Gordon Bronson and Michael Edinger, founders of Hub Aspen, a business incubator space they are hoping to launch in downtown Aspen.

www.hubaspen.com

Crystal Theatre says "Good Bye" to Film Tonight

Sep 17, 2013
Rob St. Mary

Tonight is the end of an era at the Crystal Theatre in Carbondale. The theater will go digital before the end of the month. But, before it does owners Bob and Kathy Ezra have one last show planned – a highlight reel of previews for films shown at the cinema. They spoke to Aspen Public Radio’s Rob St. Mary.

USA Pro Challenge

For two days this week, the upper Roaring Fork Valley played host to more than one hundred professional cyclists, their staffs and lots of fans. It was the third year the USA Pro Challenge brought this contingent through Aspen. As Aspen Public Radio’s Marci Krivonen reports, the race’s economic impact is good and bad, depending on whom you talk to.

Garmin International

More commercial truckers are navigating Independence Pass... even though they’re not supposed to. That’s according to the Colorado State Patrol. This summer, officers are doing more to bring those numbers down. And the effort comes as a worldwide GPS company is also trying to get the attention of more drivers.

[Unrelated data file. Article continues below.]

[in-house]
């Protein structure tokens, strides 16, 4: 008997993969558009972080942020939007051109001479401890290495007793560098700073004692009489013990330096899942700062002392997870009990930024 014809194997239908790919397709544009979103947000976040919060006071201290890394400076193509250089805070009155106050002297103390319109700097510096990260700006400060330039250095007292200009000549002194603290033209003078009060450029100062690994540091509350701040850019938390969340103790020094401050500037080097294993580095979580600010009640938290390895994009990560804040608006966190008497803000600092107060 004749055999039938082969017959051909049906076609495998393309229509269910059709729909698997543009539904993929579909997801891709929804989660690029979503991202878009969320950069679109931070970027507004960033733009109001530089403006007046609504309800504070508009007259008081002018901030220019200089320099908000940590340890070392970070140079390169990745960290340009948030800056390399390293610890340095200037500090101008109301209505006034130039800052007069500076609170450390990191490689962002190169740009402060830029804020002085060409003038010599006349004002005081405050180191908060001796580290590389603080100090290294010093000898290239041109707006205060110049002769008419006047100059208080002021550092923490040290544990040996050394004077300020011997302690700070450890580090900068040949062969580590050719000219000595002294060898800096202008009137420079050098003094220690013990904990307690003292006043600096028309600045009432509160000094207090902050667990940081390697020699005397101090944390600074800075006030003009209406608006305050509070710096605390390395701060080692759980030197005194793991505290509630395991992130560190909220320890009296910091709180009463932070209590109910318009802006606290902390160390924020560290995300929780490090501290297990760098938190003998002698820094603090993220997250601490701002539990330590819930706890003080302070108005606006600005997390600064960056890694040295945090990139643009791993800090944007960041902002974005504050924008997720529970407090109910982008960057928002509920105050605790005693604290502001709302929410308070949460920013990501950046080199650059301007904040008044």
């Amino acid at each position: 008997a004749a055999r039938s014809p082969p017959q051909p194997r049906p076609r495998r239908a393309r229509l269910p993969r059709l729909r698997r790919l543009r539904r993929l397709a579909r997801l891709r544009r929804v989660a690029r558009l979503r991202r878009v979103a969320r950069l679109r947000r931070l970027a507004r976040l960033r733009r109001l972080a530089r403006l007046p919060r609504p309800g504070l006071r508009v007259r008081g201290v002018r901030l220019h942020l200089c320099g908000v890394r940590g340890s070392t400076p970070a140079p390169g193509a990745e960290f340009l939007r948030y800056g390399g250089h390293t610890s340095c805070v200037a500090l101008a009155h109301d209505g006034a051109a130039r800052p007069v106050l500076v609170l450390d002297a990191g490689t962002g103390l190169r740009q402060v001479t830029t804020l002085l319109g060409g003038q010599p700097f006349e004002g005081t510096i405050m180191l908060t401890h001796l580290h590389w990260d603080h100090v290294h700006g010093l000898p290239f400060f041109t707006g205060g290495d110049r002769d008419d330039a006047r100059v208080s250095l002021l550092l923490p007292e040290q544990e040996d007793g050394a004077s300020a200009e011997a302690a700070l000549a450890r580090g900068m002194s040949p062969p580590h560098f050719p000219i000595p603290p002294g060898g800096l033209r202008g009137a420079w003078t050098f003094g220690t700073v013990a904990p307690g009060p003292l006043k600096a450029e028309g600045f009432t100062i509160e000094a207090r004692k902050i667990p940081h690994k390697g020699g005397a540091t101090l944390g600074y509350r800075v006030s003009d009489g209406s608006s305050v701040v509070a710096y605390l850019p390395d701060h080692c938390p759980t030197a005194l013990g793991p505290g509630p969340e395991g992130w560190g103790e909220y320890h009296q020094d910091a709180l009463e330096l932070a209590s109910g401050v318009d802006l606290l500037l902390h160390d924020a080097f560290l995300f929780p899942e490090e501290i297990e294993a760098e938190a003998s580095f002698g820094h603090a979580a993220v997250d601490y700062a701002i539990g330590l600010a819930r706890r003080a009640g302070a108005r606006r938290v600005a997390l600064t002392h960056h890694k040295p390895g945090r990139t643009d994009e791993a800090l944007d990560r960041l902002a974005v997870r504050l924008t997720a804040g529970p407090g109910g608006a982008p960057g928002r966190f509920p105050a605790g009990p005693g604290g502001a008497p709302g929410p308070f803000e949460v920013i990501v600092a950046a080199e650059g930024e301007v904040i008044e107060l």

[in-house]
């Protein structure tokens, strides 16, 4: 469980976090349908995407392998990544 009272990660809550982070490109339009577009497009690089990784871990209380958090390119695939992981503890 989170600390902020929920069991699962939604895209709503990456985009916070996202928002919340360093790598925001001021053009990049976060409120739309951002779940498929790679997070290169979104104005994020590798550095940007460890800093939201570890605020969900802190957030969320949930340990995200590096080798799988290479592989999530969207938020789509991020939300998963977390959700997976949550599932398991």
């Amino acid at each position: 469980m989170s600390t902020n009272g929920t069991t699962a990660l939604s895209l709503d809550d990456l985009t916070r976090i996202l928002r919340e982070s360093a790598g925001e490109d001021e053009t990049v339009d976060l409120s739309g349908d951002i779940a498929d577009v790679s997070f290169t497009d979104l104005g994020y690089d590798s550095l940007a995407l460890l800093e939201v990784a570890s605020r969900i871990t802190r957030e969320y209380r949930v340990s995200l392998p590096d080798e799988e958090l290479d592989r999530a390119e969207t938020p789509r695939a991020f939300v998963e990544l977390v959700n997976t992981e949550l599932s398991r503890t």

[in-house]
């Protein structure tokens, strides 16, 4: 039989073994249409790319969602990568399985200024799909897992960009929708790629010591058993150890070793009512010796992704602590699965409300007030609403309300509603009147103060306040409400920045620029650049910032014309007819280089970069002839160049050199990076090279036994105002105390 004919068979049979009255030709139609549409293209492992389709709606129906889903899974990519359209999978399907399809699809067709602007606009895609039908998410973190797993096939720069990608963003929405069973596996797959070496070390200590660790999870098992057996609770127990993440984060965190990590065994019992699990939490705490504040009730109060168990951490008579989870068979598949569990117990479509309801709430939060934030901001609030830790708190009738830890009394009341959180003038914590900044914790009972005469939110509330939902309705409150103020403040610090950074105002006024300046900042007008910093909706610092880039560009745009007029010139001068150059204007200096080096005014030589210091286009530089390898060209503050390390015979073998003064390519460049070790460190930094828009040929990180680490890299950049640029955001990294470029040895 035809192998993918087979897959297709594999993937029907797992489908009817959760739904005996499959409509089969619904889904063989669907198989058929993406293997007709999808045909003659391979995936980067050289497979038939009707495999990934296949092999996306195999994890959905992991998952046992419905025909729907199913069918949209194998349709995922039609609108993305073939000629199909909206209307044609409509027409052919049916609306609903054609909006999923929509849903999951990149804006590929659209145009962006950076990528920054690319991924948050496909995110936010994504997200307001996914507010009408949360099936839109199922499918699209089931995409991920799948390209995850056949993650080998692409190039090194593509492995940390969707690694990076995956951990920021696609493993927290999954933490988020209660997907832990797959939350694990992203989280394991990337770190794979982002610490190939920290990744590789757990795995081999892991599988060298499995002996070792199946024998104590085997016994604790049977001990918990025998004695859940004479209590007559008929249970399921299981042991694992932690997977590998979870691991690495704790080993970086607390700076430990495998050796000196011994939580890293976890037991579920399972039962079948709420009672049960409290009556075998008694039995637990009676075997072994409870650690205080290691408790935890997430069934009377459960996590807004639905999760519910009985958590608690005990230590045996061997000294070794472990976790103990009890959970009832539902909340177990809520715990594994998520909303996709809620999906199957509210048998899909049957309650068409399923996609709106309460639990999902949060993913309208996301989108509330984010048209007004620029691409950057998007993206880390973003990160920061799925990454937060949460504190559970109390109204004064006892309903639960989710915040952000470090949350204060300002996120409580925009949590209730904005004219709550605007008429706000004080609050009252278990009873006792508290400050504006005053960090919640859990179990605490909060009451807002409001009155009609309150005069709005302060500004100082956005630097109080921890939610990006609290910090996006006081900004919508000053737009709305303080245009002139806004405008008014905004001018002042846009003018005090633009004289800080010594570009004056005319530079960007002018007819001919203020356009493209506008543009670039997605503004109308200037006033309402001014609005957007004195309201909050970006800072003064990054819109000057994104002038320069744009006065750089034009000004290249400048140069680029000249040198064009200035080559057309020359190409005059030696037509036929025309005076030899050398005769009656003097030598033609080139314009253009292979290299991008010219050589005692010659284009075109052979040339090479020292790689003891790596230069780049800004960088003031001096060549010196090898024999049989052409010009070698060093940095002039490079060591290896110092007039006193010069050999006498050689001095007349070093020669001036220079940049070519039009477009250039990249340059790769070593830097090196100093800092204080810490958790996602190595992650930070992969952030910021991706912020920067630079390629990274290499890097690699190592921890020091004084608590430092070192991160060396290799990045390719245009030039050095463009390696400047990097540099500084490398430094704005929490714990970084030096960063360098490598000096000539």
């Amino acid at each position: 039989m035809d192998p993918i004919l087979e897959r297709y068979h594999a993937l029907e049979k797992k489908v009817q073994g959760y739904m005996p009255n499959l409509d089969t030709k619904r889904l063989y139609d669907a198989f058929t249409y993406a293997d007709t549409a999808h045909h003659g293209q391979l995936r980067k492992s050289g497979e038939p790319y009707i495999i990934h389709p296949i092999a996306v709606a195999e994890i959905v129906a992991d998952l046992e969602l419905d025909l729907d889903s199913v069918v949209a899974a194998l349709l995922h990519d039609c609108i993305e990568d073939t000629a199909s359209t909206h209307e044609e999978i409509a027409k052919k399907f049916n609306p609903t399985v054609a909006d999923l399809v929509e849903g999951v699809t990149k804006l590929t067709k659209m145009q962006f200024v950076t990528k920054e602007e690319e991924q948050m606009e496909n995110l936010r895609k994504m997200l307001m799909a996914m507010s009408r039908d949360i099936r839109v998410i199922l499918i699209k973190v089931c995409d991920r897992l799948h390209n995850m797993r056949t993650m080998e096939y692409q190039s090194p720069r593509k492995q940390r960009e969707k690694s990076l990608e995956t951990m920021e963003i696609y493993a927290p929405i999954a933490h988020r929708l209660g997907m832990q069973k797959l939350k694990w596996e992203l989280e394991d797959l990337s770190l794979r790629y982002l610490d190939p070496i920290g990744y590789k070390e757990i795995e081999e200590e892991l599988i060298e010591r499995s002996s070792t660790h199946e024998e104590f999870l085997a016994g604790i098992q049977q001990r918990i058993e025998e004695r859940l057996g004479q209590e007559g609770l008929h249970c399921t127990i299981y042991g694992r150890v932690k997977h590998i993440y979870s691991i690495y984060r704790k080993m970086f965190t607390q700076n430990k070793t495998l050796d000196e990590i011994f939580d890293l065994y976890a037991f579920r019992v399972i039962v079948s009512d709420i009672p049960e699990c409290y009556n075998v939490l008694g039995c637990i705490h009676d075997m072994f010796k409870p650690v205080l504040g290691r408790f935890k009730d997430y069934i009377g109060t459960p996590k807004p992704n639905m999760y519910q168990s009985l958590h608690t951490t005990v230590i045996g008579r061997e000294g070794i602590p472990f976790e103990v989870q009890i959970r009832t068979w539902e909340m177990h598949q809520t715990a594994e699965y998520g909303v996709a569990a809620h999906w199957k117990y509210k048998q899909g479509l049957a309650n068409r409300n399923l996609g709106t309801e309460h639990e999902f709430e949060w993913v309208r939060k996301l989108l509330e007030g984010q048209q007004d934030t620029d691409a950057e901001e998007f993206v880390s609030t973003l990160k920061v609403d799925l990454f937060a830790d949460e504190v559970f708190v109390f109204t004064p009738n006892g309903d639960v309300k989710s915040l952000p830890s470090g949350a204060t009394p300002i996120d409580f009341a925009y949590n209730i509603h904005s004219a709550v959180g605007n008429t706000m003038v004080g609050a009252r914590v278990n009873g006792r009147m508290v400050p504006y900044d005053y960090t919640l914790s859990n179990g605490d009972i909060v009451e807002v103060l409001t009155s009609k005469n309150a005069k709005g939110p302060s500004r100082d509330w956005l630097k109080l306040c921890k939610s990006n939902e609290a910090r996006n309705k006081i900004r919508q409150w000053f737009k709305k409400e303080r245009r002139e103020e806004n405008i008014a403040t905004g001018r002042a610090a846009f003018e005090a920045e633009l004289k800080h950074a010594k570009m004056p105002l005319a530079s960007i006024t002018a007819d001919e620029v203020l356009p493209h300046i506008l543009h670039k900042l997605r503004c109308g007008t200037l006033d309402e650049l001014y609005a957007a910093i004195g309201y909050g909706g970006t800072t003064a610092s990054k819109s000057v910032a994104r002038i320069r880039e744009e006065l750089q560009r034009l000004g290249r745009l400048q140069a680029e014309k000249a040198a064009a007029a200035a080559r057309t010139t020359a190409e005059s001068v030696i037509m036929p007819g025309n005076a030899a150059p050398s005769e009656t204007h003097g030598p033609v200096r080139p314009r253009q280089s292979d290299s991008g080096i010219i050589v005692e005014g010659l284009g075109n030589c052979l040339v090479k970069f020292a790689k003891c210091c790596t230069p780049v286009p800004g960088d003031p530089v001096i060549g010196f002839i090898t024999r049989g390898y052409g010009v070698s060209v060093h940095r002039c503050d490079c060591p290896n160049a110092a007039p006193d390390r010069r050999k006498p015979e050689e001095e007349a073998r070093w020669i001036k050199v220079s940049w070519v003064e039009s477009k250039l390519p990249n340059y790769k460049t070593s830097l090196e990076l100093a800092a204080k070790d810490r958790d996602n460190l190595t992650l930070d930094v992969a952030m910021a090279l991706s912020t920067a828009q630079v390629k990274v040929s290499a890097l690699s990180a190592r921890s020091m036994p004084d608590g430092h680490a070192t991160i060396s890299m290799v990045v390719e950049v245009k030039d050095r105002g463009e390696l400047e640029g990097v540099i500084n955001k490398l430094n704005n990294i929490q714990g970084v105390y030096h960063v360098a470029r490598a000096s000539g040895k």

When traveling east of Aspen on Highway 82, there are several signs warning drivers, saying:

“No trucks over thirty five feet in length can drive up and over Independence Pass.”

Export Roaring Fork Valley

Jun 19, 2013
Creative Commons

Small businesses in the Roaring Fork Valley should consider exporting their goods and services as a way to expand their customer base.  That is the message of a workshop organized by Colorado Senator Michael Bennet later today in Glenwood Springs.  Bennett’s office is bringing federal and state export representatives to help local business owners in the process of selling overseas.  Aspen Public Radio’s Roger Adams has more.

How does a new craft brewer stand apart from the pack? A few have hitched their brewery onto the local food bandwagon. Sourcing the ingredients that form beer’s DNA straight from the fields around them.

Carbondale Theatre Goes Digital With Community Help

May 23, 2013
Rob St. Mary

The movie going experience has been changing over the past several years as the 100 plus year old technology of film is being replaced with ones and zeroes. Aspen Public Radio’s Rob St. Mary looks at how a Carbondale theater is answering the digital call.

Boosting Business in Basalt

May 16, 2013
Roger Adams

The apparent early success of Whole Foods Market in Basalt is drawing new attention to the Willits development.  Already some businesses have relocated to Willits from downtown Basalt as the foot traffic there grows.  For some this presents a challenge to downtown where merchants are brainstorming ways to attract more visitors their way.  Aspen Public Radio’s Roger Adams explains.